With the hustle and bustle on the roads these holidays, who better to ask how to deal with the silly season than one of Tracks4Africa’s experts? By Arnold Ras
Ask one of Tracks4Africa’s data processing experts about travelling through Africa and an encyclopaedia of knowledge is bestowed upon you. Lizette Swart’s passion for the continent, its people and its destinations is contagious. If you’re still uncertain where Africa’s roads will lead you this holiday season, here’s some much-needed travel inspiration straight from the source.
Roads are especially busy this time of year. Is it better to take back roads to avoid the summer crowds?
I am all for alternative routes and it does not have to be off-road, just the road less travelled. Getting there should be part of the experience. You can even break the trip into shorter days with interesting overnight stops. Look for intriguing places along your route (the T4A guide app is great for this) and stop often.
Your secrets to surviving border crossings in Africa?
Be respectful and friendly – these officers are only doing their jobs. A smile and a chat are often rewarded with faster service. Remember, you are no longer in your own country. Treat the locals with respect. Also, be prepared and make sure all your paperwork is in order.
Most countries in Africa will accept US$ as payment. Make sure you have some dollars in smaller denominations to settle border fees if you cannot get hold of the local currency. Don’t try to exchange money with the “runners” at the border – you may come short. Rather travel to the first ATM and withdraw cash once you arrive in the new country.
“Some border posts are open until late (or even 24 hours), but as it is not recommended to travel at night in Africa, I often cross a border very early in the morning when it is not so busy.” – Lizette Swart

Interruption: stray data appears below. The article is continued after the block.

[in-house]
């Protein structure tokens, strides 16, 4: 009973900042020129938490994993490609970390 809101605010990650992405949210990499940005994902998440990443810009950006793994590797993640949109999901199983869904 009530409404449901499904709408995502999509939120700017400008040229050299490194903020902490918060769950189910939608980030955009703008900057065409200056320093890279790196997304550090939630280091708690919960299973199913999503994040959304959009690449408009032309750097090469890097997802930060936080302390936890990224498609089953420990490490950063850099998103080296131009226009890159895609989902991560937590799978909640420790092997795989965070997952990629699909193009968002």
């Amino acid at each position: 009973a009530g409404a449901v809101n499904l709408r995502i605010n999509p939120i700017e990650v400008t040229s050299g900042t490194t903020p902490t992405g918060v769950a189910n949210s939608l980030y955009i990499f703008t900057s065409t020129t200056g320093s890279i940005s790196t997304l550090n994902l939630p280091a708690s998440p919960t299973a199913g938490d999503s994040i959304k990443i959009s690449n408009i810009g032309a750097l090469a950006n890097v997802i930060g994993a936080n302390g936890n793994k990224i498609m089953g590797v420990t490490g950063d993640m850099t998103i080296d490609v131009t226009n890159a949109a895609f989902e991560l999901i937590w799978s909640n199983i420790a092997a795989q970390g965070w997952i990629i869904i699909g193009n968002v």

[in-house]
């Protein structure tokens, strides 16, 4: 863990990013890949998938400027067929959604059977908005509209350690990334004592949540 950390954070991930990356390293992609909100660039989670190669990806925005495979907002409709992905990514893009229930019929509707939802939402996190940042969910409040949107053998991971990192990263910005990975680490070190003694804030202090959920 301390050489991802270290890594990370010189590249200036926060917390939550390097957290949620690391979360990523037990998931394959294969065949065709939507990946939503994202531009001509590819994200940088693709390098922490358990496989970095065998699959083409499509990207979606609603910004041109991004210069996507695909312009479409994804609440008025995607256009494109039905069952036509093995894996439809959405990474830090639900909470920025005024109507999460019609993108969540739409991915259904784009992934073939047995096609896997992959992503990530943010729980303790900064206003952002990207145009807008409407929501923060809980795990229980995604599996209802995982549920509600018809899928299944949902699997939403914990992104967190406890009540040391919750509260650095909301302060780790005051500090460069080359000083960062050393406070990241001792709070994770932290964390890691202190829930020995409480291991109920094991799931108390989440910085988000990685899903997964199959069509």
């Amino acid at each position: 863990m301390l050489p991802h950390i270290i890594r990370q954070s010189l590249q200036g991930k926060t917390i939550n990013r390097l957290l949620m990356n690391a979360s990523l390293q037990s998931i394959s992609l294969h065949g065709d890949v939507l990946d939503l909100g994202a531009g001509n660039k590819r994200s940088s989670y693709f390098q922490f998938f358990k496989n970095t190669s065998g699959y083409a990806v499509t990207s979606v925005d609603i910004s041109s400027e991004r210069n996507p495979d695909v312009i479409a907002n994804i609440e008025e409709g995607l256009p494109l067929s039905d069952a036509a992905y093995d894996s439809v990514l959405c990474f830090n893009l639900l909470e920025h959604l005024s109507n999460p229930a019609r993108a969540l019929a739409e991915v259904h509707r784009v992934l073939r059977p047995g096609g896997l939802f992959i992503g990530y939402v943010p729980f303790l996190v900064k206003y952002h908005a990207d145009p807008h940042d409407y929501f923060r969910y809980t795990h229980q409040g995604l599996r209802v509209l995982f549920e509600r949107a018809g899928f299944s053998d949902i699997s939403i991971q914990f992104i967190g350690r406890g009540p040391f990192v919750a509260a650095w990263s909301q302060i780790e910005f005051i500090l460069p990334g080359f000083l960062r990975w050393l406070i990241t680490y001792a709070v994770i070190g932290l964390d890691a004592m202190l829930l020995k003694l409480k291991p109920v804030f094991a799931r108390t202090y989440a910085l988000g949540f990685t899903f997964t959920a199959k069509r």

You don’t hit the road without…
My passport and paperwork for my vehicle – these things are always with me, so I can travel at a moment’s notice. My fridge to keep drinks cold and a small gas stove to make myself a quick cup of coffee along the road. Ice and good coffee are scarce in Africa! My camera, zoom lens and binoculars. Last but not least, my tablet with all my reference guides (apps for birds, mammals, reptiles, trees, frogs), reading app, navigation tool, and research material. I also use my tablet to make voice notes as I often travel alone. What on Earth I did before smartphones, I don’t know.
Which T4A navigation product is your favourite and why?
I always have the GPS maps on my Garmin, and also on my smartphone. But my favourite is the T4A Guide App for smart phones. When travelling on my own, I never book camps ahead unless I’m going to parks with limited space and booking is essential. I generally have a plan in my head, with new places I would like to explore. If I’ve had enough for the day, I start looking for a place to overnight. The app shows your GPS position on a map, and you can turn on the icons for a campsite, lodge, fuel, restaurant, or other attractions. When you click on the icon you get more information on the camp, with contact details, etc.
Your favourite destinations for a summer break in Africa?
People often ask me this question… I still don’t have an answer. I travel to explore new destinations, but with equal frequency return to previously visited places such as Moremi Game Reserve or the Kgalagadi Transfrontier Park. At heart, I’m a true bush baby and love the wilderness of the Okavango Delta, but would not recommend tackling this destination in the hot and humid summer months. Summer in Africa is no joke and one needs to be prepared for extreme temperatures.
Some other much-loved destinations?
- If you can survive summer’s humidity, I love the long white beaches and excellent scuba diving in Mozambique. I prefer to head north of Inhambane where it is less busy than at Tofo, Xai-Xai and the popular beaches south of Maputo.
- Cape Maclear on the southern edge of Lake Malawi. If the village itself is too busy, book a few nights on Mumbo or Domwe islands, kayak on the lake and snorkel or scuba with the colourful cichlids (freshwater fish).
What makes Africa so special?
The vast open spaces, diverse scenery, the fascinating wildlife, and the welcoming, friendly people. I always warn my guests that the red African dust will get into eyes, your ears, your nose and your lungs – but be warned, once it gets it into your blood, it will never leave and you will keep coming back for more.
Africa is a tough continent, but in spite of the tough conditions, people keep going, day after day after day. I simply admire the tenacity of Africa’s people.